Monday, February 23, 2009
The American paddle frigate Mississippi was a historic ship that came to a bad end in 1863. The Mississippi had been Matthew Perry's flagship when he forced the Japanese to open their country to the west. He had personally supervised her completion and fitting out and used his as his flagship. The Mississippi had played a role in the war with Mexico and then had gone to the Far East. She was laid up when the Civil War started. She was obsolescent in 1861, but was used in the capture of New Orleans in 1862, where she disabled the Confederate ram Manassas. Because of her low speed and paddle wheels, she was relegated to the Mississippi river. She was scuttled in 1863 during the attempt to push past Port Hudson. The Mississippi had run aground, under heavy fire, and couldn't be freed. She was burnt after her guns were spiked to keep her from being captured. An interesting note is that George Dewey, the victor of Manilla Bay in 1898, was her executive officer at the time of her loss. This is my enhancement of the photograph from 1863, when she was painted wartime gray.
Sunday, February 15, 2009
The Lai Yuan was sunk at Wei-Hai-Wei on 5 February 1895 after being torpedoed by a Japanese torpedo boat Kotaka. The Lai Yuan was a steel cruiser with compound armour. The Lai Yuan was nominally 2,850 tons with dimensions of 270ft x 40ft x 16ft-6in. The compound belt was 9.5in thick with a 3in deck. The armament consisted of 2-8.2in 10 ton BLR, 2-6in 4 ton BLR, and 7 MG.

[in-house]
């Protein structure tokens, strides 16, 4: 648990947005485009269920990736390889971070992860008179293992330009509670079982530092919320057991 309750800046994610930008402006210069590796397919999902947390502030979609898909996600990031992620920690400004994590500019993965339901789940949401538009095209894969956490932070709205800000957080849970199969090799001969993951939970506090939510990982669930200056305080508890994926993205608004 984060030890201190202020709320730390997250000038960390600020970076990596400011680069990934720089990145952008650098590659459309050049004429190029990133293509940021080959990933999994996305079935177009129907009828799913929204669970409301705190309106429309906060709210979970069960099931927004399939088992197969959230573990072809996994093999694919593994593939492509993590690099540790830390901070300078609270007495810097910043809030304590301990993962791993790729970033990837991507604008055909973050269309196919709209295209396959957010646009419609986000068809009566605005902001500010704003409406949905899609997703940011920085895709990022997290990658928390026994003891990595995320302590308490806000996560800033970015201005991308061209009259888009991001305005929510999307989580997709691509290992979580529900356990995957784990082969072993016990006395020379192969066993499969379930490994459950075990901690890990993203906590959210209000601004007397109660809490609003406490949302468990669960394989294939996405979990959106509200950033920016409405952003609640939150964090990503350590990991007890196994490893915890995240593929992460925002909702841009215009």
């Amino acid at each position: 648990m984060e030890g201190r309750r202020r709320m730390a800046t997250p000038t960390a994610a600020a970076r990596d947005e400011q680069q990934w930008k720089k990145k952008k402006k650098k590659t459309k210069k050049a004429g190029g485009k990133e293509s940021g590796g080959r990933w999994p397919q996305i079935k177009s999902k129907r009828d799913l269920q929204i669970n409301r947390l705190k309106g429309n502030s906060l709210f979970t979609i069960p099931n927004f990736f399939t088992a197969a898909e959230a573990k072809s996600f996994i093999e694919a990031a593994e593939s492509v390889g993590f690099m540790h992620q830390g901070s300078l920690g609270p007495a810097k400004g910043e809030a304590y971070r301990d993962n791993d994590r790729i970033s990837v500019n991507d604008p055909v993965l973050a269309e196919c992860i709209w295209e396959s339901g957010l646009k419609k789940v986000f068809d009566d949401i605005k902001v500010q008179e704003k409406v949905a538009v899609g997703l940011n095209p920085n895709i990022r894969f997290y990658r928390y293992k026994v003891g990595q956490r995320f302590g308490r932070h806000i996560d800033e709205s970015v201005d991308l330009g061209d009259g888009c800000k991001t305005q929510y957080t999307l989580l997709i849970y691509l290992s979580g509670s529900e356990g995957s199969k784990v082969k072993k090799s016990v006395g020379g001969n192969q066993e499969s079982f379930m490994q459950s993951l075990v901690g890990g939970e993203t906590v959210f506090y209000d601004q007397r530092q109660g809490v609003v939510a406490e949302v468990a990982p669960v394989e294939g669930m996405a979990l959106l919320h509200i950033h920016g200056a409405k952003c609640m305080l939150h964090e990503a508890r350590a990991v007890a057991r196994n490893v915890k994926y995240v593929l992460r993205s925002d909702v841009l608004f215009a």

Sunday, February 1, 2009
The Confederate raider Sumter had a short but successful career as a cruiser. The Sumter was purchased in New Orleans in April 1861 and was modified to carry an armament. She was originally armed with 1-8in shell gun and 4-32pdr MLSB guns. She had been built in 1869 in Philidelphia as the Havana. She was capable of between 9 and 10 knots. She was sold in 1862 after being chased by the USS Iroquois into Spanish waters.
Wednesday, January 14, 2009
The American sloop Brooklyn was a veteran of many of the major Civil war battles. The Brooklyn was built in 1858 and served until 1891. She was a wooden screw sloop of 2532 tons. She was 233ft x 43ft x 16ft and was armed with 1-10in MLSB, 20-9in MLSB. She could reach a speed of 11 knots under power. The Brooklyn served in the Gulf of Mexico blockading squadron and fought in the capture of New Orleans in 1862 and in the Battle of Mobile Bay in 1864.
Friday, January 9, 2009
This is my updated Wampanoag photograph (edited). I had decided that the original photograph that I have found seemed defective, as if it had been retouched or digitally altered in some way that created multiple waterlines, different foward from aft. I have fixed that problem. I also found some interesting insight into the design. The ships were originally intended for use in stopping the fast, British-built blockade-runners that could reach 17 knots. Internal naval politics, principally by David Dixon Porter, ensured that the construction was halted at the critical period. By the time that they were finished, the U.S. Navy no longer had any use for the ships. They used old technology boilers and engines, except for the gearing to increase the propellor speed. That meant that they had a very short range, due to their high coal consumption. Still, the Wampanoag set a speed record that held for several decades.
Saturday, January 3, 2009
The Wampanoag was built as a fast cruiser, but with engines that were not sufficiently advanced. As a result, the hull was too weak and the engines too large and heavy. Still, the Wapanoag is said to have achieved 17.75 knots in a trial condition. The Wapanoag was 335ft x 44ft-4in x 18ft-6in and displaced about 4,215 tons. The Wampanoag was eventually renamed Florida. These ships were still classed as screw frigates in the U.S.Navy when they were built. Aside from their other faults, these ships only had guns lacked bow fire, which was regrettable for a commerce raider.